Continue —> Changes in gait kinematics and muscle activity in stroke patients wearing various arm slings – ScienceCentral

Fig. 1 The conditions of the various arm slings: (A) none, (B) a flexed type, (C) an extended type, and (D) an elastic type.

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[Abstract] An extended kinematic model for arm rehabilitation training and assessment

Abstract

In the rehabilitation training and assessment of upper limbs, the conventional kinematic model treats the arm as a serial manipulator and maps the rotations in the joint space to movements in the Cartesian space. While this model brings simplicity and convenience, and thus has been overwhelming used, its accuracy is limited, especially for the distal parts of the upper limb that execute dexterous movements.

In this paper, a novel kinematic model of the arm has been proposed, which has been inspired by the biomechanical analysis of the forearm and wrist anatomy. One additional parameter is introduced into the conventional arm model, and then both the forward and inverse kinematic models of five parameters are derived for the motion of upper arm medial/lateral rotation, elbow flexion/extension, forearm pronation/supination, wrist flexion/extension and ulnar/radial deviation. Then, experiments with an advanced haptic interface have been designed and performed to examine the presented arm kinematic model. Data analysis revealed that accuracy and robustness can be significantly improved with the new model.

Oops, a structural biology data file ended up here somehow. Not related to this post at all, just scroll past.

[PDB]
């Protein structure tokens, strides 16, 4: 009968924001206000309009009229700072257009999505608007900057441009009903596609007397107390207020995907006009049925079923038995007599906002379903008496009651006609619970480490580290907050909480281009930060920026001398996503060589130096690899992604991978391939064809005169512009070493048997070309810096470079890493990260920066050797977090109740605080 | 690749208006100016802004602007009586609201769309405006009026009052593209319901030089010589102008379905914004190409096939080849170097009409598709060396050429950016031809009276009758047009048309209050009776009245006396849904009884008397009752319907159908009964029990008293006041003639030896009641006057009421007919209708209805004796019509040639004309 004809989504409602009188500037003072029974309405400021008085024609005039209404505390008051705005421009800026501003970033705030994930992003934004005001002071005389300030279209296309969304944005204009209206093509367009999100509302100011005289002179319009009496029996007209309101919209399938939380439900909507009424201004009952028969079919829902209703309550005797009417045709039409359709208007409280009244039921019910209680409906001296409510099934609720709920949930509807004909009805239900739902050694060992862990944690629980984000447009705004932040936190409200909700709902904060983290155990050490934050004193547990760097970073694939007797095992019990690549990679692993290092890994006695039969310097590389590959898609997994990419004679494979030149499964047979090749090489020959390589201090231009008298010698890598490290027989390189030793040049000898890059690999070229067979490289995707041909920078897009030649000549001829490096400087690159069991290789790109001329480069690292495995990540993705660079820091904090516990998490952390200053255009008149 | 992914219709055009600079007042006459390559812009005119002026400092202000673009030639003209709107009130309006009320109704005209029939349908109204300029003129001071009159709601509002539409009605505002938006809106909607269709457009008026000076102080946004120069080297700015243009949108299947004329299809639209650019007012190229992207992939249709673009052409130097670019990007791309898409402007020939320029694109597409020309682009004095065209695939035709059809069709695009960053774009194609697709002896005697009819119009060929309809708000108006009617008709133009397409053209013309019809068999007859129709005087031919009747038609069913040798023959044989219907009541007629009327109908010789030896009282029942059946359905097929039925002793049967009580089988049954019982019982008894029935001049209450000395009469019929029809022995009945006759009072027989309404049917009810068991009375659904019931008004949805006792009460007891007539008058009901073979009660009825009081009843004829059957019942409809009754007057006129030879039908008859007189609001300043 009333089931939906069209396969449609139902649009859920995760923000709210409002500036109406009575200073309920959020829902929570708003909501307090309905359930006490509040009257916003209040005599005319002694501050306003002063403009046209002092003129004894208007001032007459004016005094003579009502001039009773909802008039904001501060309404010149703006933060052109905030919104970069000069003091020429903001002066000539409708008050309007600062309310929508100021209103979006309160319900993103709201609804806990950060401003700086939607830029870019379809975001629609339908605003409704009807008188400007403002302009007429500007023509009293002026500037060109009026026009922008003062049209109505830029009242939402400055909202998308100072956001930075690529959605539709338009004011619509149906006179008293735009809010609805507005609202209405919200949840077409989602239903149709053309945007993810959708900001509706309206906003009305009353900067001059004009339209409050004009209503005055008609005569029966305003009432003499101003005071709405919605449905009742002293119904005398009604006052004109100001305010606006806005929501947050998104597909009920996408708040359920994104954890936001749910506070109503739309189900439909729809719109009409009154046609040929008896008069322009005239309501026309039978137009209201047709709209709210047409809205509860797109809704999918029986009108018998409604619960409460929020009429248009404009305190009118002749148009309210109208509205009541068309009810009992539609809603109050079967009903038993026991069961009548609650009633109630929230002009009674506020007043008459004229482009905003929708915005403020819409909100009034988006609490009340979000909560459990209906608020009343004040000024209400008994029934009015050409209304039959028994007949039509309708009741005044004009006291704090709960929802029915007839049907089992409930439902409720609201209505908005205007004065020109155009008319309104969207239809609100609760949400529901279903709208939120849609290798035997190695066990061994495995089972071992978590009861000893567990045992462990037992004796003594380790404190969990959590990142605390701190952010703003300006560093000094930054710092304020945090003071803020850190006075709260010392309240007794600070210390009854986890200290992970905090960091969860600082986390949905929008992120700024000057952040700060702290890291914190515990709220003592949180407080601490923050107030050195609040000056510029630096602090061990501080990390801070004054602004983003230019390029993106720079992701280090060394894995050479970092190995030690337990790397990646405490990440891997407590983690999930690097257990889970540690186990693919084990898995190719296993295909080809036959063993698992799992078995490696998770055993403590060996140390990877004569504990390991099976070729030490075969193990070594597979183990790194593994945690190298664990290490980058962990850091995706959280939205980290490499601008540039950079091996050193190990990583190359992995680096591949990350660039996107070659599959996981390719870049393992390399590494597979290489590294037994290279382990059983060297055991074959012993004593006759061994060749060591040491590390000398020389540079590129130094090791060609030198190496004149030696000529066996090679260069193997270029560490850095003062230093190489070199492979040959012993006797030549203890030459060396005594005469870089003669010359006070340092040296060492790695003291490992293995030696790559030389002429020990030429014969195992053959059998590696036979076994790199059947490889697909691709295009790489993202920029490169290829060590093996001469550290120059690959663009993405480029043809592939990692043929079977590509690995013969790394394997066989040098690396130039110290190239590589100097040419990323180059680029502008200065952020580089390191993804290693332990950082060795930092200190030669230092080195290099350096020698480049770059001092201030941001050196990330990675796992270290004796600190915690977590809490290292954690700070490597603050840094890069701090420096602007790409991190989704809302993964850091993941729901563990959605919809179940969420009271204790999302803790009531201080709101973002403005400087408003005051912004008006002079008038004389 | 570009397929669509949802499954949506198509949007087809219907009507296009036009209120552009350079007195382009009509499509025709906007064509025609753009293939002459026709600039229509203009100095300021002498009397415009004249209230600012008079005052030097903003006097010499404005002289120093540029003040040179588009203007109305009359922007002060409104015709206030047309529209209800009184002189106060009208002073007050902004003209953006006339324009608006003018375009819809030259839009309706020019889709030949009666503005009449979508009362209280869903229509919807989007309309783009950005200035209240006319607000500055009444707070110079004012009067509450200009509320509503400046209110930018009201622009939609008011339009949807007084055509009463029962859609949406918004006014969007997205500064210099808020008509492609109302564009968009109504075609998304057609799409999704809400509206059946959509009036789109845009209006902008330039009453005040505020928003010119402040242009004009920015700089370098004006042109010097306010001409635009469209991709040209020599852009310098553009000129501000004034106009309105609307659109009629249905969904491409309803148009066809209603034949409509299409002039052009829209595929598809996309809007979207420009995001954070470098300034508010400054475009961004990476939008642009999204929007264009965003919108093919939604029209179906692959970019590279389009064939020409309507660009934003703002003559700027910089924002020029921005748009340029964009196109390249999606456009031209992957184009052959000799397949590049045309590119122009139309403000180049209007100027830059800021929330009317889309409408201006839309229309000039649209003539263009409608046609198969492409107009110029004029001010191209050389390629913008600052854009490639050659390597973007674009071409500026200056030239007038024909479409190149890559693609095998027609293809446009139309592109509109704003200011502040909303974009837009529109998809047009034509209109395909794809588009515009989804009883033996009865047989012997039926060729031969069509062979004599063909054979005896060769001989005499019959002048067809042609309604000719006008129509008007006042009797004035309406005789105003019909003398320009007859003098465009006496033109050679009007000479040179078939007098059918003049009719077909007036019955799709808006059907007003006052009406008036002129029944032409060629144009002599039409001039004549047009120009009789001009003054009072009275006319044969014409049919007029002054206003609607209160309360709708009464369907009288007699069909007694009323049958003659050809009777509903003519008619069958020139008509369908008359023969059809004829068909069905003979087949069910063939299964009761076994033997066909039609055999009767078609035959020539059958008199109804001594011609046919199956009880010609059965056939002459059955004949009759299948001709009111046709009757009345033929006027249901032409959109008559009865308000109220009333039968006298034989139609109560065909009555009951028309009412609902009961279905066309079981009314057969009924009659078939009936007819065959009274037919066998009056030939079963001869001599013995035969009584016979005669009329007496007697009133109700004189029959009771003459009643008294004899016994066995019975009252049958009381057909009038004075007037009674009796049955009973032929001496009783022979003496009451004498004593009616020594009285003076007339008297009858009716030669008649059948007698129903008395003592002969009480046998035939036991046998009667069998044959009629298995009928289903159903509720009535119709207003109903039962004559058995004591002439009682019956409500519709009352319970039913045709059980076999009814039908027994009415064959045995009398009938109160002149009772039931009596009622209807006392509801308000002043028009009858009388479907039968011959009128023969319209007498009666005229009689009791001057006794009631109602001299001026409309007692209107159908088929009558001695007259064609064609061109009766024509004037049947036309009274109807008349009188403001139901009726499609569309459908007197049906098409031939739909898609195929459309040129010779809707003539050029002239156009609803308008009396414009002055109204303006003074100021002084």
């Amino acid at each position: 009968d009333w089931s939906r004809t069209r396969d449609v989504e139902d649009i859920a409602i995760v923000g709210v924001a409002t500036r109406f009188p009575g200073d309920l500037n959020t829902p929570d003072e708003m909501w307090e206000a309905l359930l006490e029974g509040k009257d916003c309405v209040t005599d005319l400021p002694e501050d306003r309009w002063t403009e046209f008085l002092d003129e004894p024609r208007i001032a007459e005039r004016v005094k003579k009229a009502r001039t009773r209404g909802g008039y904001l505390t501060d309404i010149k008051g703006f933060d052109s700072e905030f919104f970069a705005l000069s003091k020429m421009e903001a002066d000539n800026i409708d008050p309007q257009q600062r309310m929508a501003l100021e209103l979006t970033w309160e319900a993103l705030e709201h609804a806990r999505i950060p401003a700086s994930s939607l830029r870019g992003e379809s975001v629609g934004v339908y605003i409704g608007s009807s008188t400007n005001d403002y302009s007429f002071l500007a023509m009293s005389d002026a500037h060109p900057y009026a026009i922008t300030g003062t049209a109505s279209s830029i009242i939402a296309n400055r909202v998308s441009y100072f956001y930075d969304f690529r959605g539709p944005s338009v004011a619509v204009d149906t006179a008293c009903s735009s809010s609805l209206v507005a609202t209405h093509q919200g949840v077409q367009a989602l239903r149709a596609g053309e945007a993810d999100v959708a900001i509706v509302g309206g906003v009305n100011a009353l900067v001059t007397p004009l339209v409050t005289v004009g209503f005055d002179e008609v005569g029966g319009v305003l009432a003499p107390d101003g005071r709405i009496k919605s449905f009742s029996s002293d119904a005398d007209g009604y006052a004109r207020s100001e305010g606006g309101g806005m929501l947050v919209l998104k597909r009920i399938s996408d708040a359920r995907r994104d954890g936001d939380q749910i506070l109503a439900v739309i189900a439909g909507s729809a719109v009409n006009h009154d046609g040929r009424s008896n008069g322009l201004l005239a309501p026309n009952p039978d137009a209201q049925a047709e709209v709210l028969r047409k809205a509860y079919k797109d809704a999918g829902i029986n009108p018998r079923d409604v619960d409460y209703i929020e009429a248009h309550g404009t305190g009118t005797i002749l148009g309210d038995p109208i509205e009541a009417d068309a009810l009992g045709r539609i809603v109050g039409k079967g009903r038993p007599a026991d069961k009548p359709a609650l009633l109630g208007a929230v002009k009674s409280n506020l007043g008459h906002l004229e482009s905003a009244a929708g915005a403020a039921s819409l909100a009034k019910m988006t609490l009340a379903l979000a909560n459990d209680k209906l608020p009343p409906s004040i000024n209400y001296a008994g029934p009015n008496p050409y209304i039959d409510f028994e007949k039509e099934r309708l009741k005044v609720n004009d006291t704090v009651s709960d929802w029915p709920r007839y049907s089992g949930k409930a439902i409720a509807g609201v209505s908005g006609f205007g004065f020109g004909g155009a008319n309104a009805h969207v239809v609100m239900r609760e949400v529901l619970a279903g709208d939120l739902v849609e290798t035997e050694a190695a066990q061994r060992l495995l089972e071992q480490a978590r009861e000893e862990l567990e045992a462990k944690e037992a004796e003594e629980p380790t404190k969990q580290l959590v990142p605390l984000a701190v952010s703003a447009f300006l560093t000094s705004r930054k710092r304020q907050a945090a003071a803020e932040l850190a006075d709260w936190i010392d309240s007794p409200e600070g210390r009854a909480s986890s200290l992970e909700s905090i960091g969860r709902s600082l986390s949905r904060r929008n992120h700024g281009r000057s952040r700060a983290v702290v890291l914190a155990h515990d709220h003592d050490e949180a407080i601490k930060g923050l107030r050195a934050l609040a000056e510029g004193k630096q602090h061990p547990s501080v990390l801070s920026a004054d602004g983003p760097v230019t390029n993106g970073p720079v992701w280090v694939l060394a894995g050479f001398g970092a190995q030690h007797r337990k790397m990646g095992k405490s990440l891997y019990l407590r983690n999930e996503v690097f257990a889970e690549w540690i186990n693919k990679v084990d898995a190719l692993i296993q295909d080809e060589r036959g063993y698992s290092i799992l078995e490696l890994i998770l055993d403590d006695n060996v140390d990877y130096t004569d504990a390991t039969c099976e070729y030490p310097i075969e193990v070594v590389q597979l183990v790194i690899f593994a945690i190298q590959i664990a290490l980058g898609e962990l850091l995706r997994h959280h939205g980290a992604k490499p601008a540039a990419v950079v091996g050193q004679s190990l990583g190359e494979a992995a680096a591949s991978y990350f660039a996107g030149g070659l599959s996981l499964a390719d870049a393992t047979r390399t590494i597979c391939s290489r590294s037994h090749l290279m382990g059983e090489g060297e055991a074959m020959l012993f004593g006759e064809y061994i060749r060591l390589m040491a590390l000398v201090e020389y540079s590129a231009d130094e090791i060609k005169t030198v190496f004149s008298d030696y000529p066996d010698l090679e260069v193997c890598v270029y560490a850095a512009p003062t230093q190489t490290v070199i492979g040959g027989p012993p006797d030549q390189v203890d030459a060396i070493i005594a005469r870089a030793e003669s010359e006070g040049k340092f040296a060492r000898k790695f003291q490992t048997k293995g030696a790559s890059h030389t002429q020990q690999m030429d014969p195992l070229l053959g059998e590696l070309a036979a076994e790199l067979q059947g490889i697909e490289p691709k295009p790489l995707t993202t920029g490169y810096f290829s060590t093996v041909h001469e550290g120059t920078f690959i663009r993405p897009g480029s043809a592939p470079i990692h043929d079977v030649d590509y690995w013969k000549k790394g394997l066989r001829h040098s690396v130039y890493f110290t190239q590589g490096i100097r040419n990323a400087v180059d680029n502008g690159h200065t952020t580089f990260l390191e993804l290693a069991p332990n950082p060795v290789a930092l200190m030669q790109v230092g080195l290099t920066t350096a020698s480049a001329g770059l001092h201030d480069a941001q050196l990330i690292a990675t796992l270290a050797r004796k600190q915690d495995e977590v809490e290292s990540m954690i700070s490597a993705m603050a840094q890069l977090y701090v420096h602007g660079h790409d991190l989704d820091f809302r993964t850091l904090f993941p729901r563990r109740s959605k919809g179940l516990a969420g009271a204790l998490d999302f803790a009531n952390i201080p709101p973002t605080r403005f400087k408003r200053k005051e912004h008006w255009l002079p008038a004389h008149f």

This extended arm kinematic model will help device development, movement training and assessment of upper limb rehabilitation.

Published in: Advanced Robotics and Mechatronics (ICARM), International Conference on

Source: An extended kinematic model for arm rehabilitation training and assessment – IEEE Xplore Document

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[ARTICLE] Walking through Apertures in Individuals with Stroke – Full Text

Abstract

Objective

Walking through a narrow aperture requires unique postural configurations, i.e., body rotation in the yaw dimension. Stroke individuals may have difficulty performing the body rotations due to motor paralysis on one side of their body. The present study was therefore designed to investigate how successfully such individuals walk through apertures and how they perform body rotation behavior.

Method

Stroke fallers (n = 10), stroke non-fallers (n = 13), and healthy controls (n = 23) participated. In the main task, participants walked for 4 m and passed through apertures of various widths (0.9–1.3 times the participant’s shoulder width). Accidental contact with the frame of an aperture and kinematic characteristics at the moment of aperture crossing were measured. Participants also performed a perceptual judgment task to measure the accuracy of their perceived aperture passability.

Results and Discussion